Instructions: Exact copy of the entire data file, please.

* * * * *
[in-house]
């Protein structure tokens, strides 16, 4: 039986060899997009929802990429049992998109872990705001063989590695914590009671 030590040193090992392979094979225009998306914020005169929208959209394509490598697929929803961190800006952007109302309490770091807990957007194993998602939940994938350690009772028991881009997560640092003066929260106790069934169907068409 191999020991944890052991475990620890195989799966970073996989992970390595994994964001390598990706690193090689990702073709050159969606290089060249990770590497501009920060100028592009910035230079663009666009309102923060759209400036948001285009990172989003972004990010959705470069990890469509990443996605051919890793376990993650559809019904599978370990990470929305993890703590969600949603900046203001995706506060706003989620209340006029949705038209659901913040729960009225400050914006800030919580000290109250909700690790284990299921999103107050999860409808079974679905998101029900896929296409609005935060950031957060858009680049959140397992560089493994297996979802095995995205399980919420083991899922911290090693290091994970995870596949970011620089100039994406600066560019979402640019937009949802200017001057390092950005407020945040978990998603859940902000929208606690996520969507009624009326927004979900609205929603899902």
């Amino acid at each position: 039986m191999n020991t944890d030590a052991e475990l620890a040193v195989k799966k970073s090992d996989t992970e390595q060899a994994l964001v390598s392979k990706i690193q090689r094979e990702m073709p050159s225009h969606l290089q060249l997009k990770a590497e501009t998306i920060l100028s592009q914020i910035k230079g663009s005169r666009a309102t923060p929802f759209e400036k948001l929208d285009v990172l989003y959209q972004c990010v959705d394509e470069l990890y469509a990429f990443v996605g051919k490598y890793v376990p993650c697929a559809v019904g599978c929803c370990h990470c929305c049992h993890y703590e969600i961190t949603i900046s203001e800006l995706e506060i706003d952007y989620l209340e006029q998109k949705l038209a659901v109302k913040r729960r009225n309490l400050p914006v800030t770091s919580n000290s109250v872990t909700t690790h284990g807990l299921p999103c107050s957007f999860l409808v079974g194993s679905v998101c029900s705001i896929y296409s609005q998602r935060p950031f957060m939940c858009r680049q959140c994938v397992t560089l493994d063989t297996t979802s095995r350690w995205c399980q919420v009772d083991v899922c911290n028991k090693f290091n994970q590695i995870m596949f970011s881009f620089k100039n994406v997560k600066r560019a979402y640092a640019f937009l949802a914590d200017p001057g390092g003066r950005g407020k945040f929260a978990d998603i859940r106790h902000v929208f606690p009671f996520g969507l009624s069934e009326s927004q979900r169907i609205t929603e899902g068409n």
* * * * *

[in-house]
């Protein structure tokens, strides 16, 4: 039986060899997009929802990429049992998109872990705001063989590695914590009671 030590040193090992392979094979225009998306914020005169929208959209394509490598697929929803961190800006952007109302309490770091807990957007194993998602939940994938350690009772028991881009997560640092003066929260106790069934169907068409 191999020991944890052991475990620890195989799966970073996989992970390595994994964001390598990706690193090689990702073709050159969606290089060249990770590497501009920060100028592009910035230079663009666009309102923060759209400036948001285009990172989003972004990010959705470069990890469509990443996605051919890793376990993650559809019904599978370990990470929305993890703590969600949603900046203001995706506060706003989620209340006029949705038209659901913040729960009225400050914006800030919580000290109250909700690790284990299921999103107050999860409808079974679905998101029900896929296409609005935060950031957060858009680049959140397992560089493994297996979802095995995205399980919420083991899922911290090693290091994970995870596949970011620089100039994406600066560019979402640019937009949802200017001057390092950005407020945040978990998603859940902000929208606690996520969507009624009326927004979900609205929603899902």
């Amino acid at each position: 039986m191999n020991t944890d030590a052991e475990l620890a040193v195989k799966k970073s090992d996989t992970e390595q060899a994994l964001v390598s392979k990706i690193q090689r094979e990702m073709p050159s225009h969606l290089q060249l997009k990770a590497e501009t998306i920060l100028s592009q914020i910035k230079g663009s005169r666009a309102t923060p929802f759209e400036k948001l929208d285009v990172l989003y959209q972004c990010v959705d394509e470069l990890y469509a990429f990443v996605g051919k490598y890793v376990p993650c697929a559809v019904g599978c929803c370990h990470c929305c049992h993890y703590e969600i961190t949603i900046s203001e800006l995706e506060i706003d952007y989620l209340e006029q998109k949705l038209a659901v109302k913040r729960r009225n309490l400050p914006v800030t770091s919580n000290s109250v872990t909700t690790h284990g807990l299921p999103c107050s957007f999860l409808v079974g194993s679905v998101c029900s705001i896929y296409s609005q998602r935060p950031f957060m939940c858009r680049q959140c994938v397992t560089l493994d063989t297996t979802s095995r350690w995205c399980q919420v009772d083991v899922c911290n028991k090693f290091n994970q590695i995870m596949f970011s881009f620089k100039n994406v997560k600066r560019a979402y640092a640019f937009l949802a914590d200017p001057g390092g003066r950005g407020k945040f929260a978990d998603i859940r106790h902000v929208f606690p009671f996520g969507l009624s069934e009326s927004q979900r169907i609205t929603e899902g068409n």